* Oh, let thy once-lbv'd Friend inscribe thy Stone,

* And, with a Father's Sorrows, mix his own!'

This Epitaph is principally remarkable for the artsul Introduction of the Name, which is inserted with a peculiar Felicity, to which Chance must concur with Genius, which no Man can hope to attain twice, and which cannot be copied but with servile Imitation.

I cannot but wish that, of this Inscription, the two last Lines had been omitted, as they take away from the Energy what they do not add to the Sense.


On James Craggs, Esq. in Westminster-Abbey.


'Regi Magnæ Britanniæ A Secretis

Et Consiliis Sanctioribus,

* Principis Pariter Ac Populi Amor Et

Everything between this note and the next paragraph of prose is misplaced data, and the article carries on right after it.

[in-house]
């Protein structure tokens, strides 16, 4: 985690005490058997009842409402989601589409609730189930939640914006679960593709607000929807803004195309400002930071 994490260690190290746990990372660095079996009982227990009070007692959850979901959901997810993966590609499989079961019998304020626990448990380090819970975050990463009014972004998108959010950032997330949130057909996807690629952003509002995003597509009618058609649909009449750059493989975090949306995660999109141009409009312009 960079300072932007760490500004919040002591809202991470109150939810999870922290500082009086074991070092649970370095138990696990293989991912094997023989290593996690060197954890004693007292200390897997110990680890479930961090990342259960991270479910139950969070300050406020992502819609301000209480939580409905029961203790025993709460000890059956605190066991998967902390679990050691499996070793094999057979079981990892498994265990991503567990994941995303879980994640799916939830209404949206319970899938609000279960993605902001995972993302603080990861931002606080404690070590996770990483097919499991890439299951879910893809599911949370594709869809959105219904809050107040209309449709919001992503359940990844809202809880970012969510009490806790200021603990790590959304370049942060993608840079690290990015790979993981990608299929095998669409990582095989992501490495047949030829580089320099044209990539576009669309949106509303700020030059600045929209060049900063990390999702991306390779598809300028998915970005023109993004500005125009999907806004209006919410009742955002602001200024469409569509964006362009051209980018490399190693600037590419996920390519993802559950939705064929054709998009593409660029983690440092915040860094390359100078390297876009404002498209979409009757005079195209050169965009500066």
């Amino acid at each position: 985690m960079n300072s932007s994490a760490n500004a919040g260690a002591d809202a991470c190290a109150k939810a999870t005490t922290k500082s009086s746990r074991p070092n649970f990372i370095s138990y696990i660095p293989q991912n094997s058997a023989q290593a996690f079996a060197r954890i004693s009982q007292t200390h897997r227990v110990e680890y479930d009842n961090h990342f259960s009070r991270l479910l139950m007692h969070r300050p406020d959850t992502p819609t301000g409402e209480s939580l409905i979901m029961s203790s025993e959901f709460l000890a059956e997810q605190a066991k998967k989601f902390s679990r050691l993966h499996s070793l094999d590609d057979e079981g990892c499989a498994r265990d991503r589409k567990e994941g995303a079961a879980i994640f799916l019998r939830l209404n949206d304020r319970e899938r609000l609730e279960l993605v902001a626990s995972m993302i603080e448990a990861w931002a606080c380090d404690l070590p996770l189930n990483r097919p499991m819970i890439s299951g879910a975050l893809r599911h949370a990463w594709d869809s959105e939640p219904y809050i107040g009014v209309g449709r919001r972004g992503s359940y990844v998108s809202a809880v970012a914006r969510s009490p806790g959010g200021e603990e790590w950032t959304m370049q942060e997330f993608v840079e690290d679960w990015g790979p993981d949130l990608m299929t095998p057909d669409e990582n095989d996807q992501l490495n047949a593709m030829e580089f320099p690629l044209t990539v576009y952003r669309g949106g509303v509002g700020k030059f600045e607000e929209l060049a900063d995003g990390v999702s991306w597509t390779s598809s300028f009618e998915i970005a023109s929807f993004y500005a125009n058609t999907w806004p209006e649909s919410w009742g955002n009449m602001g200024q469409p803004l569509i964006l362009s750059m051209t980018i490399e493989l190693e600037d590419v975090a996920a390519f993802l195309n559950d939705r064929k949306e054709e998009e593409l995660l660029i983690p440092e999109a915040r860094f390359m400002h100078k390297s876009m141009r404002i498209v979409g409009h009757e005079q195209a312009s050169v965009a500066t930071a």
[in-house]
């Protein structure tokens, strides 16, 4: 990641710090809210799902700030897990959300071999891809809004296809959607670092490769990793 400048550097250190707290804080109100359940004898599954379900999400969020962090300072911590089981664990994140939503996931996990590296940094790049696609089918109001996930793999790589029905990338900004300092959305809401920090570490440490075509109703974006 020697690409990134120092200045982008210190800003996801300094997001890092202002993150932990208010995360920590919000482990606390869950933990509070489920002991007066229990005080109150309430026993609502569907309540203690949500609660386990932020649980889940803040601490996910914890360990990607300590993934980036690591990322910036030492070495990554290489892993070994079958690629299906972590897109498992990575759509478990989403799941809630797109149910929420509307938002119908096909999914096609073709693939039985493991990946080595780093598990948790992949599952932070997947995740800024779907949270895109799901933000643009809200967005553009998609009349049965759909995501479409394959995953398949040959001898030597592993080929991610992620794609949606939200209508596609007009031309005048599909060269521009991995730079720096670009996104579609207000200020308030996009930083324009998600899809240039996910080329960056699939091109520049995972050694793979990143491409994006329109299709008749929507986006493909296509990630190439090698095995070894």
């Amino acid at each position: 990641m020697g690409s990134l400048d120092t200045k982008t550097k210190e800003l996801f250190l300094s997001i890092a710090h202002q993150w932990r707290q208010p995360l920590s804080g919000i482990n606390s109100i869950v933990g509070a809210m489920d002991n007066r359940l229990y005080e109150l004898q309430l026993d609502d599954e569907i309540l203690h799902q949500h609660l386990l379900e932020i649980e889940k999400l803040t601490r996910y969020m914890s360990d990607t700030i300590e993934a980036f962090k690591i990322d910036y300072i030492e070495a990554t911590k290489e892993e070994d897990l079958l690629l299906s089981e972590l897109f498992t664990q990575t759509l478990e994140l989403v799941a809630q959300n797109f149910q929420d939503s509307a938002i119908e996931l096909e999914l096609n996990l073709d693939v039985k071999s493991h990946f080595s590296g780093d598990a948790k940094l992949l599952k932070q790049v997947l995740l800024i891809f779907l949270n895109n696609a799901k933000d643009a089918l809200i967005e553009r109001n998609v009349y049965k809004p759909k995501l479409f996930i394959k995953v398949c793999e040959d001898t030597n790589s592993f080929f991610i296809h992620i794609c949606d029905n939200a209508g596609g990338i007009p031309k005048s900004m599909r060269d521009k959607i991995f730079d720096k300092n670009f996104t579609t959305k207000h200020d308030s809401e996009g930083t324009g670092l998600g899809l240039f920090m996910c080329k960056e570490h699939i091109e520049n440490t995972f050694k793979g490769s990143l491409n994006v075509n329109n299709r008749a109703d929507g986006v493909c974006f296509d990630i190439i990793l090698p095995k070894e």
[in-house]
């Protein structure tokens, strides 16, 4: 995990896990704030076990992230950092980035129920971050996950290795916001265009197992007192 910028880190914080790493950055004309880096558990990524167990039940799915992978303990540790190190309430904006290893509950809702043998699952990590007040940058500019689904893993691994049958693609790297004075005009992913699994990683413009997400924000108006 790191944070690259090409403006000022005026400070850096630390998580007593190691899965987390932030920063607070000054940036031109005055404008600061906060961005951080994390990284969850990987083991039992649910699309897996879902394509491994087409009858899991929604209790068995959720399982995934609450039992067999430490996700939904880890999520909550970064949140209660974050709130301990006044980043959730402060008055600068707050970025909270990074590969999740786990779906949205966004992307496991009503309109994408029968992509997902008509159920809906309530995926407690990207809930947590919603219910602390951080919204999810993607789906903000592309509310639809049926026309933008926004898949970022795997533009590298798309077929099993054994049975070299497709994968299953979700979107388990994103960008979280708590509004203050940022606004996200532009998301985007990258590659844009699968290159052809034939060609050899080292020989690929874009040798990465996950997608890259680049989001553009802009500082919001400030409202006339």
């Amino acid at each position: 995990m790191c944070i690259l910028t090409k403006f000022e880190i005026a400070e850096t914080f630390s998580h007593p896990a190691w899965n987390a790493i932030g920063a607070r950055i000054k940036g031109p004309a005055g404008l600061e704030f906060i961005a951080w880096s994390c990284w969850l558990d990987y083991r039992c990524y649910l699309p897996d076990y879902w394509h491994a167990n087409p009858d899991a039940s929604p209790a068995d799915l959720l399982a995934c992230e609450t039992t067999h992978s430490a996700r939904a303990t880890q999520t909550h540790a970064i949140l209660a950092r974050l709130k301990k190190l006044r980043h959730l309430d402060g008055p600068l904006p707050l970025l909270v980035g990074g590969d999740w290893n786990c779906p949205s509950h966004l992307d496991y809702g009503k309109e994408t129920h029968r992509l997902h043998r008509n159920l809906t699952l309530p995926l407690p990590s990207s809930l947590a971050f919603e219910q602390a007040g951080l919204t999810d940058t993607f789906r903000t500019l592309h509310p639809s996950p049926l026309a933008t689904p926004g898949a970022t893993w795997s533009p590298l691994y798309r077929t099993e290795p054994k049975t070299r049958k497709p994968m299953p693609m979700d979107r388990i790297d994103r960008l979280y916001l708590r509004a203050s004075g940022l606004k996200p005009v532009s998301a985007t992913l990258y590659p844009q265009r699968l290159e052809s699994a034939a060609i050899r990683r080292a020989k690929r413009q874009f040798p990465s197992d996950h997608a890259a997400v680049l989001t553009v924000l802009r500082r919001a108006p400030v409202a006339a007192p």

'Annos Heu Paucos, xxxv.
* Ob. Feb. Xvi. Mdccxx.'

'Statesman, yet Friend to Truth! os Soul sincere,

* In Action faithful, and in Honour clear!

* Who broke no Promise, serv'd no private End,

* Who gain'd no Title, and who lost no Friend,

* Ennobled by himself, by all approv'd,

* Prais'd, wept, and honour'd, by the Muse he lov'd.'

The Lines on Craggs were not originally intended for an Epitaph; and theresore some Faults are to be imputed to the Violence with which they are torn from the Poem that sirst contained them. We may, however, observe some Desects. There is a Redundancy of Words in the sirst Couplet: It is superfluous to tell of him, who was jincere, true, and faithful; that he was in honour clear.

There seems to be on Opposition intended in the

fourth Line, which is not very obvious: Where is

O3 ths the Wonder, that he who gained no Title, should lose no Friend?